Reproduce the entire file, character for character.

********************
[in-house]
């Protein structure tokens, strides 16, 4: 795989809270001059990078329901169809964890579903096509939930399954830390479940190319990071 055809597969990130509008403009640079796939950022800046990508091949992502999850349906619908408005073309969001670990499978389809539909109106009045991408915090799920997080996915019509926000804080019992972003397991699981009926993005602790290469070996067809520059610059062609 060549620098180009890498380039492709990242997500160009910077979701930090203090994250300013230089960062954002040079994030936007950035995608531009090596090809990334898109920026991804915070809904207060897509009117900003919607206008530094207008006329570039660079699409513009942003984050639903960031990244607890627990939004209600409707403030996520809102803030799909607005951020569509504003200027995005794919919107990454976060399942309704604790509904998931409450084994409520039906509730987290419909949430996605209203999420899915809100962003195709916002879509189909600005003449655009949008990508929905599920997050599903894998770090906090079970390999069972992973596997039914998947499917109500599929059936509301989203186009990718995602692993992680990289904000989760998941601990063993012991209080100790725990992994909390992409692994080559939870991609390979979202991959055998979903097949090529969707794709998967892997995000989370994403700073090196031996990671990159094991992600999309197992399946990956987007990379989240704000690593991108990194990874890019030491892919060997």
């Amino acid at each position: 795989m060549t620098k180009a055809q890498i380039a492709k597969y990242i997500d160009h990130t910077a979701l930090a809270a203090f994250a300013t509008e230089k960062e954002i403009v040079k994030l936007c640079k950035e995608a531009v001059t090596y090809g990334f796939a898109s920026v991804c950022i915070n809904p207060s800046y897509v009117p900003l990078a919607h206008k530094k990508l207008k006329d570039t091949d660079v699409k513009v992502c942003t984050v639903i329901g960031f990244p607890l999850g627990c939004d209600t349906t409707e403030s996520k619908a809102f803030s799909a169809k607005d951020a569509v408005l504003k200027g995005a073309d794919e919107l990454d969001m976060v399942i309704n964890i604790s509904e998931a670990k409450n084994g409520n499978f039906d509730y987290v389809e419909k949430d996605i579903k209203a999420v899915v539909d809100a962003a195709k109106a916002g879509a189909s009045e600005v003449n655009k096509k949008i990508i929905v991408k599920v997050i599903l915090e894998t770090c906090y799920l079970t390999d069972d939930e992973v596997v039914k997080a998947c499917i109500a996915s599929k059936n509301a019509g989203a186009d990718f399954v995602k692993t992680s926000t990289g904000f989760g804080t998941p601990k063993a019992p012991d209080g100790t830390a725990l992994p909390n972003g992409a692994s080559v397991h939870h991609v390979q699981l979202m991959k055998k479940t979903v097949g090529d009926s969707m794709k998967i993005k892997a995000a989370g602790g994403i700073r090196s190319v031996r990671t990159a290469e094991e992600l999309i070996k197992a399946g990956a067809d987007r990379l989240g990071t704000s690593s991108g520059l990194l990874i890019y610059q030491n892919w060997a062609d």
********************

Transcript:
[in-house]
């Protein structure tokens, strides 16, 4: 795989809270001059990078329901169809964890579903096509939930399954830390479940190319990071 055809597969990130509008403009640079796939950022800046990508091949992502999850349906619908408005073309969001670990499978389809539909109106009045991408915090799920997080996915019509926000804080019992972003397991699981009926993005602790290469070996067809520059610059062609 060549620098180009890498380039492709990242997500160009910077979701930090203090994250300013230089960062954002040079994030936007950035995608531009090596090809990334898109920026991804915070809904207060897509009117900003919607206008530094207008006329570039660079699409513009942003984050639903960031990244607890627990939004209600409707403030996520809102803030799909607005951020569509504003200027995005794919919107990454976060399942309704604790509904998931409450084994409520039906509730987290419909949430996605209203999420899915809100962003195709916002879509189909600005003449655009949008990508929905599920997050599903894998770090906090079970390999069972992973596997039914998947499917109500599929059936509301989203186009990718995602692993992680990289904000989760998941601990063993012991209080100790725990992994909390992409692994080559939870991609390979979202991959055998979903097949090529969707794709998967892997995000989370994403700073090196031996990671990159094991992600999309197992399946990956987007990379989240704000690593991108990194990874890019030491892919060997």
């Amino acid at each position: 795989m060549t620098k180009a055809q890498i380039a492709k597969y990242i997500d160009h990130t910077a979701l930090a809270a203090f994250a300013t509008e230089k960062e954002i403009v040079k994030l936007c640079k950035e995608a531009v001059t090596y090809g990334f796939a898109s920026v991804c950022i915070n809904p207060s800046y897509v009117p900003l990078a919607h206008k530094k990508l207008k006329d570039t091949d660079v699409k513009v992502c942003t984050v639903i329901g960031f990244p607890l999850g627990c939004d209600t349906t409707e403030s996520k619908a809102f803030s799909a169809k607005d951020a569509v408005l504003k200027g995005a073309d794919e919107l990454d969001m976060v399942i309704n964890i604790s509904e998931a670990k409450n084994g409520n499978f039906d509730y987290v389809e419909k949430d996605i579903k209203a999420v899915v539909d809100a962003a195709k109106a916002g879509a189909s009045e600005v003449n655009k096509k949008i990508i929905v991408k599920v997050i599903l915090e894998t770090c906090y799920l079970t390999d069972d939930e992973v596997v039914k997080a998947c499917i109500a996915s599929k059936n509301a019509g989203a186009d990718f399954v995602k692993t992680s926000t990289g904000f989760g804080t998941p601990k063993a019992p012991d209080g100790t830390a725990l992994p909390n972003g992409a692994s080559v397991h939870h991609v390979q699981l979202m991959k055998k479940t979903v097949g090529d009926s969707m794709k998967i993005k892997a995000a989370g602790g994403i700073r090196s190319v031996r990671t990159a290469e094991e992600l999309i070996k197992a399946g990956a067809d987007r990379l989240g990071t704000s690593s991108g520059l990194l990874i890019y610059q030491n892919w060997a062609d």